Considering the patient satisfaction as the key factor for any treatment or consultation offered the questionnaire posed queries regarding the time spent and fee charged per consultation and to suggest what measures can be taken to improve and most of the suggestions were to improve the time spent per consultation, which clearly shows that a physical consultation with the dentist has its own advantages. The dichotomous question asked regarding people’s support towards teledentistry in future suggested that 84.0% of the respondents support teledentistry in the future, where 16.0% of the individuals answered ‘No’.

Teleconsultation has some short comings and pitfalls as far as dental treatment is concerned (15). Though teledentistry might be advantageous in some aspects like initial pain management, it may not provide a justified service to the patient as a physical consultation does, as dental consultation involves performing treatment procedures (16). So, teledentistry could be used as an adjunct to physical dental appointments, to bring the best out of dental service to the patients (17).


The limitation of the present study was that it was a computer-generated questionnaire, only patients with smart phone facility and English language knowledge were able to take part in the survey.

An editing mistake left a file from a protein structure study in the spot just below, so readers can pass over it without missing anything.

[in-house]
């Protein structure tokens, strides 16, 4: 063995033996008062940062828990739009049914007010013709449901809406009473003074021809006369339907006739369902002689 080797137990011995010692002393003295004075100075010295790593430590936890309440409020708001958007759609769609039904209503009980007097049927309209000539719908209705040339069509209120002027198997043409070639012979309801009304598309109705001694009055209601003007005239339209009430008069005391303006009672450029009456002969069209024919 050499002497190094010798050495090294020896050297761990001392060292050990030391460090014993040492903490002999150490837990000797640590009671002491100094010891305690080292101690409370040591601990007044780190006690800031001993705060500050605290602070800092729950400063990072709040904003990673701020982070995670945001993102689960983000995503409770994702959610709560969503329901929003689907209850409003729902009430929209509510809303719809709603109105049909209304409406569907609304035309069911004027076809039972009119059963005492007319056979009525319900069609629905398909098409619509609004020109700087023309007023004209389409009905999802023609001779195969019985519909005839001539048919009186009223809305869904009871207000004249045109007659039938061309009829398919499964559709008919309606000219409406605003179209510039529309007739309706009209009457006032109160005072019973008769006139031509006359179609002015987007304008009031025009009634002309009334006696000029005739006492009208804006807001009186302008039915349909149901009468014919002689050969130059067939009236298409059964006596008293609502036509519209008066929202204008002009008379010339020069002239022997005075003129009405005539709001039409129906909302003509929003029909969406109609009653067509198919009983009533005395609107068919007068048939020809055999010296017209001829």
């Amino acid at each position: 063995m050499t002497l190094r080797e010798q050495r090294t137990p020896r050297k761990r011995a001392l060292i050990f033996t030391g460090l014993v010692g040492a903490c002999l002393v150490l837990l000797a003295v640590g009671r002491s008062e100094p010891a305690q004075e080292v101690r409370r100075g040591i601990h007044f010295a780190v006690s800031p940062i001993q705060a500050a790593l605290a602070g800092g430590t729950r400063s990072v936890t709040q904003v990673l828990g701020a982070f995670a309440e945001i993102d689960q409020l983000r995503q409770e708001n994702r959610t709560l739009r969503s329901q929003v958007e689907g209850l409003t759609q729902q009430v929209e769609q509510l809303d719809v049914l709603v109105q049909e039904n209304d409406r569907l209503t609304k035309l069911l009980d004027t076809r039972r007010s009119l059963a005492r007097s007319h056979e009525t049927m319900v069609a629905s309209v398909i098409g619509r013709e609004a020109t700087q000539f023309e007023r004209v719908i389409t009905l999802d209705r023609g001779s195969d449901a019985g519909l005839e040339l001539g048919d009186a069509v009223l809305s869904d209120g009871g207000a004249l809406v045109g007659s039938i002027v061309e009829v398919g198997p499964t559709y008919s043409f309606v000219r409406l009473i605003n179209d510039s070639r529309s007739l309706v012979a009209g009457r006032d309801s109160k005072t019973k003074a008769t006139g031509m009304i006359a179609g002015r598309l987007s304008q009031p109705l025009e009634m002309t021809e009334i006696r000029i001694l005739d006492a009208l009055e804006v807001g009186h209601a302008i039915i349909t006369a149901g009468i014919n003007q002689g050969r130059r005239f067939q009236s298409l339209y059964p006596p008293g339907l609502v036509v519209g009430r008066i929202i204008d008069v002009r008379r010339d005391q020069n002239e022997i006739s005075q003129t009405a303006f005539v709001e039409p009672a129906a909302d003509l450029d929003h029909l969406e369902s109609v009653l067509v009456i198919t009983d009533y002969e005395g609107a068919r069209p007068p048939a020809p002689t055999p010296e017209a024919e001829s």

On assessing the patient’s perspective on teledentistry, the majority of participants agreed that teledentistry was able to minimise the risk of cross-infection and was of great assistance during the COVID-19 pandemic. The common complaint of patient for seeking teledentistry during the pandemic was dental pain. More than 60% of the study participants voted initial pain management was provided through teledentistry consultations. Thus, teledentistry proved to be a valuable tool during the tough times of COVID-19 pandemic and has a great scope for usage on a day to day basis claiming to its advantages.


The authors would like to thank all the general dentists, who helped us in circulating the forms among their patients and getting them filled.


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Tables and Figures
[Table / Fig - 1]
DOI and Others

DOI: 10.7860/JCDR/2023/62576.18096

Date of Submission: Dec 30, 2022
Date of Peer Review: Feb 02, 2023
Date of Acceptance: Apr 18, 2023
Date of Publishing: Jun 01, 2023

• Financial or Other Competing Interests: None
• Was Ethics Committee Approval obtained for this study? Yes
• Was informed consent obtained from the subjects involved in the study? Yes
• For any images presented appropriate consent has been obtained from the subjects. NA

• Plagiarism X-checker: Dec 31, 2022
• Manual Googling: Mar 14, 2023
• iThenticate Software: Apr 12, 2023 (1%)

ETYMOLOGY: Author Origin